Superintendent Thomas Kirkbride developed his treatment philosophy based on research he conducted at other progressive asylums of the day, including the one in Worcester, as well as his deep-seated personal opinions regarding mental health and his experience at the Pennsylvania Asylum. Out of his philosophy emerged the Kirkbride Plan, which created a model design for psychiatric hospital buildings that was used across the United States throughout the 19th century. He described his system in great detail in his influential work, On the Construction, Organization, and General Arrangements of Hospitals for the Insane with Some Remarks on Insanity and Its Treatment (1854).

Department for Males building

Overcrowding had become a problem in the original Pennsylvania Asylum for the Insane by the 1850s, so Kirkbride lobbied the Pennsylvania Hospital managers for an additional building. The situation offered him a unique opportunity to place his standardized concepts for mental hospital design and construction into effect at a facility under his control. The Pennsylvania Hospital's Department for Males building was soon constructed along 49th Street, a short distance west from the original asylum. Completed in 1859, this huge structure consisted of several wings extending from a main central building. It introduced many innovations in terms of spaciousness, airiness and light, that were subsequently widely reproduced in other facilities. Young architect Samuel Sloan, Kirkbride's friend and collaborator, designed the Neoclassical style building.

20th century

Mental health services at the Institute of the Pennsylvania Hospital continued to expand throughout the 19th and early 20th centuries. But by the mid-20th century, the 1841 hospital building proved unusable for this purpose and was demolished in 1959. All treatment moved to the Department for Males building in 1959. That structure was listed on the National Register of Historic Places and was designated a National Historic Landmark on October 15, 1966.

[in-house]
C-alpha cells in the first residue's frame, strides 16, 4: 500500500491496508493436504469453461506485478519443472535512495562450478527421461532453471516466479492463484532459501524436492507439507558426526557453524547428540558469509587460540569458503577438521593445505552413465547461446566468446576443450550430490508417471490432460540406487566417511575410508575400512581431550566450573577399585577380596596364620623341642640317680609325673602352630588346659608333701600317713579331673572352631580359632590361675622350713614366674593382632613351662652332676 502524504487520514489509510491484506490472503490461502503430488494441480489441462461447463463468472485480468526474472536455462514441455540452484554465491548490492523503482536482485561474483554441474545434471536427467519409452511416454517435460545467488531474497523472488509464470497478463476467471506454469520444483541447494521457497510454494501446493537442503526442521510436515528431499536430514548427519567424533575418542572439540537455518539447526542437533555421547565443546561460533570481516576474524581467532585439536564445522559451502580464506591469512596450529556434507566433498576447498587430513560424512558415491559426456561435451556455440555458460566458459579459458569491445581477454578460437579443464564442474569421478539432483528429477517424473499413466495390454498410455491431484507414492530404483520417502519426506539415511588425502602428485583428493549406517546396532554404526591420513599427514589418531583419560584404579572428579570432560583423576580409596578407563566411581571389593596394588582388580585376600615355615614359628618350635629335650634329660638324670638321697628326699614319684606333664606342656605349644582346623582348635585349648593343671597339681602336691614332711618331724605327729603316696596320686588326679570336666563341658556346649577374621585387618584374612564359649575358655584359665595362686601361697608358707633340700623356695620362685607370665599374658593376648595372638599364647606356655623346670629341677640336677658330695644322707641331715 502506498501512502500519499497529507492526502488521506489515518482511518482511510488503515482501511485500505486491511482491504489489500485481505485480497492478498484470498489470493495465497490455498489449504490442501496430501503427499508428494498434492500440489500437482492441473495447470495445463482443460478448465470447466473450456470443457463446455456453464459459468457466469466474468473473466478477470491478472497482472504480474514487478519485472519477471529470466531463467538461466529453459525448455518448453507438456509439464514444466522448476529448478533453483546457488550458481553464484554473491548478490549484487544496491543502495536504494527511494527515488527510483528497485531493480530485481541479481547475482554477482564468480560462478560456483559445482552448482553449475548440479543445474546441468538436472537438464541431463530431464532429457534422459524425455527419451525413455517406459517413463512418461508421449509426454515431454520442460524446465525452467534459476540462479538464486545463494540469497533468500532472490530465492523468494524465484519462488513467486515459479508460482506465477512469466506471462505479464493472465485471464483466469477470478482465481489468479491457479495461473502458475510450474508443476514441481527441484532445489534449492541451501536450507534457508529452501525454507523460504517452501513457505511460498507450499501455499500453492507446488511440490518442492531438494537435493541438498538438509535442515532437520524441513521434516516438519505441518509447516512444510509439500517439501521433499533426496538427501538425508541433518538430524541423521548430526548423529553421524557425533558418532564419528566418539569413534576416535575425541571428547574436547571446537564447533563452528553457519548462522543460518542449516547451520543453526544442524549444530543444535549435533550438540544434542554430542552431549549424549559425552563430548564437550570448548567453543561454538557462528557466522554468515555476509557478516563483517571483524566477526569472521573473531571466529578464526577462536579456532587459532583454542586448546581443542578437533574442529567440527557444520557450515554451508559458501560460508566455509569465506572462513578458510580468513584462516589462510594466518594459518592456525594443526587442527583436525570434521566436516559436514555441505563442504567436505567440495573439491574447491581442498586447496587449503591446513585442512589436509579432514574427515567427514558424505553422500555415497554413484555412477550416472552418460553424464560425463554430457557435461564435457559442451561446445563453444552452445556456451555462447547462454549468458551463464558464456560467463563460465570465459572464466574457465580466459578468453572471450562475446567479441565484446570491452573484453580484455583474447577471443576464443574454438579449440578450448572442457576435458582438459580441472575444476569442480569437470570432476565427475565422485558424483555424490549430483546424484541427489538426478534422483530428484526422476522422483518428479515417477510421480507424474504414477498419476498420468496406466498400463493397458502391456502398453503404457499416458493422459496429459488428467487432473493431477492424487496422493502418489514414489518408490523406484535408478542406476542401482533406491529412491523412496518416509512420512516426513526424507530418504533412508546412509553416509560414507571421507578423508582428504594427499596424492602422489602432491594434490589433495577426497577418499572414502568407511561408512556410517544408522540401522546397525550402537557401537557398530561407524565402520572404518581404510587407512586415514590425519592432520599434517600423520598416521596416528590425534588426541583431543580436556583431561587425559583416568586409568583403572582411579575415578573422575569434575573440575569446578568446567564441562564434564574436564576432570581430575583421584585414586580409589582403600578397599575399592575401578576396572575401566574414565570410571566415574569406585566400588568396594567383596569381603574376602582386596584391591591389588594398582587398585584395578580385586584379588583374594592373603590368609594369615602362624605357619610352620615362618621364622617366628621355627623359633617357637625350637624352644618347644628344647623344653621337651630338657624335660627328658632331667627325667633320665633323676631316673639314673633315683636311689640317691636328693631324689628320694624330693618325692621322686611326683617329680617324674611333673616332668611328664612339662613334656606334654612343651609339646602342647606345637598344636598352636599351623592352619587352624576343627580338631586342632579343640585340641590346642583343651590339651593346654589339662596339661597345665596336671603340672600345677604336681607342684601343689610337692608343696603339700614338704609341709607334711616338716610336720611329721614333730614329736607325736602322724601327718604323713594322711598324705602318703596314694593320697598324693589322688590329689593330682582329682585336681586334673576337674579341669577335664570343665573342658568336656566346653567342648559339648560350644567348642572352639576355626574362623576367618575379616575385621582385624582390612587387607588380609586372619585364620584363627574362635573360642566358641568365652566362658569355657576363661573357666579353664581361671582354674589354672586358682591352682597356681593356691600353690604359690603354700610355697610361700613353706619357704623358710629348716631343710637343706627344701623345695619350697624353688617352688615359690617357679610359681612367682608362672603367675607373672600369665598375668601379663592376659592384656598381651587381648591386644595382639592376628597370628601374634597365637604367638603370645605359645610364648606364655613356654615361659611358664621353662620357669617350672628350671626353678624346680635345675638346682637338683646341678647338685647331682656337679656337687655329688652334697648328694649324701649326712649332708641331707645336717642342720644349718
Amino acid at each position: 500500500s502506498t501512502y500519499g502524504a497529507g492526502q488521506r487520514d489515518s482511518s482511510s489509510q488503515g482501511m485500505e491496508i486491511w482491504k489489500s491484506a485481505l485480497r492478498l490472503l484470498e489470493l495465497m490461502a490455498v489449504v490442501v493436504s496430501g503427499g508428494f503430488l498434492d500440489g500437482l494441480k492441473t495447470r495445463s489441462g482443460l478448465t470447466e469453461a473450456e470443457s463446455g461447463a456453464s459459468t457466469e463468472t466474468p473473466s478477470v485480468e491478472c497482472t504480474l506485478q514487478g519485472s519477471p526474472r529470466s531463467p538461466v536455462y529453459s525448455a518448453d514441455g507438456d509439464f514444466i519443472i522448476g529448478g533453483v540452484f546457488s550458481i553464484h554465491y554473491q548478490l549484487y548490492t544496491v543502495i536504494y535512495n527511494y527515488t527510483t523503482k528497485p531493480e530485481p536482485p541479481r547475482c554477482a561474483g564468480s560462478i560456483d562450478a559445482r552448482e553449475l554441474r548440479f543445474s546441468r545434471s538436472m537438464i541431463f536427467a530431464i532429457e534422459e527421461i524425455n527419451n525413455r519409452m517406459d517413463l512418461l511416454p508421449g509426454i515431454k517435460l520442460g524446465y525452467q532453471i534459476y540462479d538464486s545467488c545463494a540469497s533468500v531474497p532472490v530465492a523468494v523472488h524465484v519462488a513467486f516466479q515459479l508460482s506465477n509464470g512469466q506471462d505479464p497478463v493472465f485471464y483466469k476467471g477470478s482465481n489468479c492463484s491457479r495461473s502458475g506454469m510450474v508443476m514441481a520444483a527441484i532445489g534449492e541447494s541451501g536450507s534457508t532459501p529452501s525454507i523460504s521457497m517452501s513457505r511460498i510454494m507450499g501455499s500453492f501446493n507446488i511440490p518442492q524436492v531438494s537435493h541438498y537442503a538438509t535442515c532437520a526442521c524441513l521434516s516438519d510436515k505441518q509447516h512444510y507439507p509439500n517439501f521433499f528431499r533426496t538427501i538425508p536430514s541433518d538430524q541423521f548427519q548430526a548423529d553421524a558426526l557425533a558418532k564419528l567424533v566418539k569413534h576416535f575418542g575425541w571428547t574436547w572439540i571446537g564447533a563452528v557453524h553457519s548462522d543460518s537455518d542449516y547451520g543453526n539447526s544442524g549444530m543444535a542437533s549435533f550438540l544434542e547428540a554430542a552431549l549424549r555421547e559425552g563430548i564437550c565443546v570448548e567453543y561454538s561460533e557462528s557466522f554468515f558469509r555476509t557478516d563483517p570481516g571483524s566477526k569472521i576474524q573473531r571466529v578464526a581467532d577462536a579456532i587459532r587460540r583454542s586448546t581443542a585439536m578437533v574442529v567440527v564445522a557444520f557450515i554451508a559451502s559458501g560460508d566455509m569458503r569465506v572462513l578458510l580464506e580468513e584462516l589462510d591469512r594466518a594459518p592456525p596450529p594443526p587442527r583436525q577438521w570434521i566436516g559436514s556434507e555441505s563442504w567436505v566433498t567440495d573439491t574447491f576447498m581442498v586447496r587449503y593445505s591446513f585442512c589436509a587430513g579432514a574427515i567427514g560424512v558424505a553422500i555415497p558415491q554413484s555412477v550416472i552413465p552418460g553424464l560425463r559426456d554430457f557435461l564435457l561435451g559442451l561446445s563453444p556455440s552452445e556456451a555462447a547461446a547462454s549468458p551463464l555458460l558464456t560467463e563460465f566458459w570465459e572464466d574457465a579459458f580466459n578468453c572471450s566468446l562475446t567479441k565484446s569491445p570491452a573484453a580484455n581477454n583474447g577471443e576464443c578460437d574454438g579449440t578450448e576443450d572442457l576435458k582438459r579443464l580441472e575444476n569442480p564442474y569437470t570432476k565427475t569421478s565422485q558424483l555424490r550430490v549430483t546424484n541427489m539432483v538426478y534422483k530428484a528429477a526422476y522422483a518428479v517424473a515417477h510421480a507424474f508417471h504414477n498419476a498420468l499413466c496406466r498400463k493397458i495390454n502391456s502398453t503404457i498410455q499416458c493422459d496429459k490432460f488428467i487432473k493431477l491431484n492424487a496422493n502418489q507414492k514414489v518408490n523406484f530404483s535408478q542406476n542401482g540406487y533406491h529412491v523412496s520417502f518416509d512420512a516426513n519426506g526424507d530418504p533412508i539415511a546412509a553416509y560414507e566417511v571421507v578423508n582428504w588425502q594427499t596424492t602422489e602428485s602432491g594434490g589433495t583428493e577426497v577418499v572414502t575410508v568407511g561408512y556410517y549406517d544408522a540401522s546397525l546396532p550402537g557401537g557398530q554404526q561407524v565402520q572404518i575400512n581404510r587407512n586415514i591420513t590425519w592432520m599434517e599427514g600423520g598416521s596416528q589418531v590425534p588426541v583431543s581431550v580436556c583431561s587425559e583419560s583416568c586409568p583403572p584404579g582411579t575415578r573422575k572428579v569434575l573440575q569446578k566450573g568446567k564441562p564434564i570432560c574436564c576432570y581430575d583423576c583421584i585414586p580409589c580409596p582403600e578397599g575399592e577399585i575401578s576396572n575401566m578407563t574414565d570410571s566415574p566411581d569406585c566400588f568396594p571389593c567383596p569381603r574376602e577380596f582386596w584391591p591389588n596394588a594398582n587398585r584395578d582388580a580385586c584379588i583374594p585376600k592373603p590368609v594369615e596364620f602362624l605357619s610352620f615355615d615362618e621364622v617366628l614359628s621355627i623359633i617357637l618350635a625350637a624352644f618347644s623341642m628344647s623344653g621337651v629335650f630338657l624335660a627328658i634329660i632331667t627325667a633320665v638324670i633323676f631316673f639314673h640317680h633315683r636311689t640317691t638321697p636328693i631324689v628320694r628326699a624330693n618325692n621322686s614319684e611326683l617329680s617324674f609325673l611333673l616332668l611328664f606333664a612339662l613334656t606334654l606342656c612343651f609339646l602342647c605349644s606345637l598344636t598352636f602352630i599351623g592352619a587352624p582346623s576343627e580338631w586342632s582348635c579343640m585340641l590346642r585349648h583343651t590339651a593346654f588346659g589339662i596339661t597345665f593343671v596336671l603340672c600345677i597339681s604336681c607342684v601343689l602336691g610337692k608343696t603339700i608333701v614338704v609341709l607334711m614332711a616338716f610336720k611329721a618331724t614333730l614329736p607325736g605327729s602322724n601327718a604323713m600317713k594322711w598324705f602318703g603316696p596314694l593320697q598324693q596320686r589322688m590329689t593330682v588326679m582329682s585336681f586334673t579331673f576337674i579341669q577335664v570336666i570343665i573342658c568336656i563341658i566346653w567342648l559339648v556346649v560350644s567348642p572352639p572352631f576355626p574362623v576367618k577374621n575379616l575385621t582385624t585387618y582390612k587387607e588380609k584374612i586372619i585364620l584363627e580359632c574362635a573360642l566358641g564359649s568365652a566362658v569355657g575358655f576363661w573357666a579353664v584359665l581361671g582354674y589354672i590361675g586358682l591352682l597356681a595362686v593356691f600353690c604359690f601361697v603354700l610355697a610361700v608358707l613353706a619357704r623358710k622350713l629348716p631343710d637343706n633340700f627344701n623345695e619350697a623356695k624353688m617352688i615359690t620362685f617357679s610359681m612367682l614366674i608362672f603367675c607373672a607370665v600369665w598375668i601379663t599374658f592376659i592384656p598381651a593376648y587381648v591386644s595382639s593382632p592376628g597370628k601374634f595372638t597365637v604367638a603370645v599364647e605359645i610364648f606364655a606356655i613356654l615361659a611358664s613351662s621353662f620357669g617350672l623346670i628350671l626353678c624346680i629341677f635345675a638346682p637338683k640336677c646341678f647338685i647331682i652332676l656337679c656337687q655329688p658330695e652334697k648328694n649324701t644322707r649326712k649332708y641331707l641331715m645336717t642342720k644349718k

The Institute was located in what is now the Mill Creek neighborhood of Philadelphia. It continued operations until 1997 when, in the face of shrinking revenues from insurance providers, Pennsylvania Hospital sold the property and moved its mental health services back to the main hospital campus at 8th and Spruce Streets. Three tall housing projects and a multi-purpose social-service facility were built near the site of the 1841 hospital. Other parts of the property were sold for commercial and residential development in 2001.

21st century

The remaining Department for Males building is now the Kirkbride Center, a part of the Blackwell Human Services Campus. [2] It houses the West Philadelphia ACES Charter School, Pennsylvania Hospital's Mill Creek School, Philadelphia Health Management Corporation's Adolescent Residential Treatment Center, and a Traveler's Aid's emergency family shelter. [2]

See also

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  1. "NHL nomination for Institute of the Pennsylvania Hospital". National Park Service. Retrieved 2017-03-21.
  2. 1 2 "Archived copy" (PDF). Archived from the original (PDF) on 2011-07-13. Retrieved 2011-01-03.CS1 maint: archived copy as title (link)